Sir, – I read with interest John Vaughan’s letter (The SF, May 30) regarding performance recording and AHDB’s RamCompare project.

Much like John, I was intrigued to see that Grey Peel Learjet, a 15-year-old ram, ranked as one of the best performing animals in RamCompare.

John raised an important point about the value of slaughter progeny data in evaluations. Many have understood that there is some disparity between performance in pedigree flocks and commercial conditions, particularly when different traits are being measured or traits are being assessed in different ways.

Importantly, RamCompare – now in its final year – has created greater links between commercial abattoir data and performance recording, something the Texel Sheep Society has also been pushing ahead with in recent years through its own extensive R and D projects and continued support.

The Texel Society’s own projects have seen more than 5000 cross-bred lambs sired by performance recorded Texel rams assessed, with abattoir data on a range of traits used in the creation of new estimated breeding values (EBVs) which will be rolled out to Texel breeders.

Following the completion of these R and D projects in recent months, the society is exploiting its unique position by continuing to collect abattoir data derived from video image analysis (VIA) and incorporate it in texelplus evaluations.

This will ensure Texel breeders routinely have slaughter data supporting the EBVs and available into the future, even when RamCompare stops.

Additionally, recognising that Texels are the second most prevalent maternal breed, including both pure and cross-bred ewes, the society continues to support the collection of novel phenotypes of commercial value that impact on maternal performance.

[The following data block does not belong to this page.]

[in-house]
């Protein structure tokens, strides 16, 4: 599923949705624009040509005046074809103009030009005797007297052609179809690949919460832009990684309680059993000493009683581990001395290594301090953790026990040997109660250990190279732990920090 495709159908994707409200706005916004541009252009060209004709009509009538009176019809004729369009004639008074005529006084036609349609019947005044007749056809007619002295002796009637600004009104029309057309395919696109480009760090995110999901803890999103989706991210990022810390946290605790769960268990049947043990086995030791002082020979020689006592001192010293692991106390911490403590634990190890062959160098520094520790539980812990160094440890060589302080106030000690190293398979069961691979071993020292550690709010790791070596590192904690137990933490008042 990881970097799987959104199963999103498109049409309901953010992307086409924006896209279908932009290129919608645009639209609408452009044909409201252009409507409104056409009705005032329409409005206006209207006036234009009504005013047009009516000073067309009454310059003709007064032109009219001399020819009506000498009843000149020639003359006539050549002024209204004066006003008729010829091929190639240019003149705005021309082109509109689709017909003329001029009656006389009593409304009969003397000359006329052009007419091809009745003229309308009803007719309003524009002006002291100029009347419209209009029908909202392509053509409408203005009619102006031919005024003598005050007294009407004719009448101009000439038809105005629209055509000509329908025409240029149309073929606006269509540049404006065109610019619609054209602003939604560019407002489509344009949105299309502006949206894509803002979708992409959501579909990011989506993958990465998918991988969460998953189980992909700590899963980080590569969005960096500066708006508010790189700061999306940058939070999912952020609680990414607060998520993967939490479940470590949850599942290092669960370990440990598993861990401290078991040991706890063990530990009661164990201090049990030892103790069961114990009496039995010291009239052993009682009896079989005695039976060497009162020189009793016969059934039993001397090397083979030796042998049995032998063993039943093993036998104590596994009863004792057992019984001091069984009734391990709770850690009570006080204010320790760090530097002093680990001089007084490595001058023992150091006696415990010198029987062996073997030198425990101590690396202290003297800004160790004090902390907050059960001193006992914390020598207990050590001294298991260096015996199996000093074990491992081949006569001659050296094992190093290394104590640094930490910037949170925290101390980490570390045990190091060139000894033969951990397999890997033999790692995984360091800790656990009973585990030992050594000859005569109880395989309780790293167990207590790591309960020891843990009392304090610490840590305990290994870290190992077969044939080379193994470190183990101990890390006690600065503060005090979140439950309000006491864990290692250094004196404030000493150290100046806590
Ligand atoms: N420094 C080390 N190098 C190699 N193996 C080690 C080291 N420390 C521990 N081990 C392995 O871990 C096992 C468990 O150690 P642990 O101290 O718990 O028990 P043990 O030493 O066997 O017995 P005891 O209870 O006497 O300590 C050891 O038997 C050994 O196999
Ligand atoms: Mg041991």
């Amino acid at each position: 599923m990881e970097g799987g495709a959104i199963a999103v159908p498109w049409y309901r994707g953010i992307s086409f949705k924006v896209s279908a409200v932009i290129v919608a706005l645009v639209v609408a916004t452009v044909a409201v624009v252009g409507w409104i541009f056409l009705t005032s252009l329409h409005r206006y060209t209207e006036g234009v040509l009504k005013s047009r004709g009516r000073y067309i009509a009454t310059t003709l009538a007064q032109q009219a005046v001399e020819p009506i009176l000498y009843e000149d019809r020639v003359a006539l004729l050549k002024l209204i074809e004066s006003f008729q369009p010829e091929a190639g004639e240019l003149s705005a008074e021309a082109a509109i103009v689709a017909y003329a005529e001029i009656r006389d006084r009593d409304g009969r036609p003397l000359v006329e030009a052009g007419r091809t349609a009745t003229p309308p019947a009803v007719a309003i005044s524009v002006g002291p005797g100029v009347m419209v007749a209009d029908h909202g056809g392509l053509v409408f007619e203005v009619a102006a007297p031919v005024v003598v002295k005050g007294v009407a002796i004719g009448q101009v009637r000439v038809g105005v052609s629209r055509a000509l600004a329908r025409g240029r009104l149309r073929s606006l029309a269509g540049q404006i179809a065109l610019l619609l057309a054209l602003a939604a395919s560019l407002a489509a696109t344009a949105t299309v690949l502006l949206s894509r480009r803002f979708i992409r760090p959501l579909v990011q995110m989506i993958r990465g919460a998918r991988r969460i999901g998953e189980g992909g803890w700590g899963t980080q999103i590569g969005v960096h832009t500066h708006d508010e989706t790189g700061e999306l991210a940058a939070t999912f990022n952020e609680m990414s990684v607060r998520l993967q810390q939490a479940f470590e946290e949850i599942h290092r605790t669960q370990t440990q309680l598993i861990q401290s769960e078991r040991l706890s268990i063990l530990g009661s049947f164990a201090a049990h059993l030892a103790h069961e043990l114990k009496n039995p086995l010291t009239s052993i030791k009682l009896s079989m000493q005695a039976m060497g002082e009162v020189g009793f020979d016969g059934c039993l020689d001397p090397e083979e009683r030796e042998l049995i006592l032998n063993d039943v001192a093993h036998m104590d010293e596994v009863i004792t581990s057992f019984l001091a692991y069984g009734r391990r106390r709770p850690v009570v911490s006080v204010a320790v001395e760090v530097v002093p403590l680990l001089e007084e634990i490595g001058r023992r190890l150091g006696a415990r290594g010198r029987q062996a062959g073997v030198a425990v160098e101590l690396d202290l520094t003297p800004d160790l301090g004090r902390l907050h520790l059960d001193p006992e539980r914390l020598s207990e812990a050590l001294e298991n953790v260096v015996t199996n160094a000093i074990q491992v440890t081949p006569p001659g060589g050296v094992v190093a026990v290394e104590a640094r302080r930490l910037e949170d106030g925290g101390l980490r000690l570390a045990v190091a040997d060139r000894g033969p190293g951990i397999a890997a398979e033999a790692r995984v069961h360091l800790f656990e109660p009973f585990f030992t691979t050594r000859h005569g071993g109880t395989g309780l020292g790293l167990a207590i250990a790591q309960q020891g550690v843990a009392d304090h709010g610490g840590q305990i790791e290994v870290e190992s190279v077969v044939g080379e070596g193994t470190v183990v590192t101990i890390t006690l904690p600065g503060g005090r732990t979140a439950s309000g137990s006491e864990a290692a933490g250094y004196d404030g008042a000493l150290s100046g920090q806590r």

This is a different approach to some breeds which just use the measure of eight-week weights and creates the potential for a separate Texel Maternal Index, usually only provided for maternal breeds.

Mr Vaughan also mentioned EBVs for survivability. The society fully supports the collection of data around lambing ease and has for a significant number of years promoted this to its members albeit with varying uptake.

Collecting this data accurately remains challenging. Furthermore, the society has, through its breed development strategy and support of R and D projects, collected data on a number of hard to measure traits to support assessment of maternal performance, including more than 4500 footrot and mastitis measurements from pedigree animals.

When combined with more than 10,000 genotypes, this will lead to new genomic breeding values (GBVs) becoming available to Texel breeders.

The society currently supports the Signet National Terminal Sire (NTS evaluation), whilst contracting directly with SRUC Egenes for the society’s own texelplus evaluations.

It is, as always, for individual breeders to decide on their own breeding programmes as best fits the requirements of their own flocks and those of their customers. The society focus continues to ensure that its membership is fully supported with the tools to achieve this.

John Yates

Chief executive

Texel Sheep Society.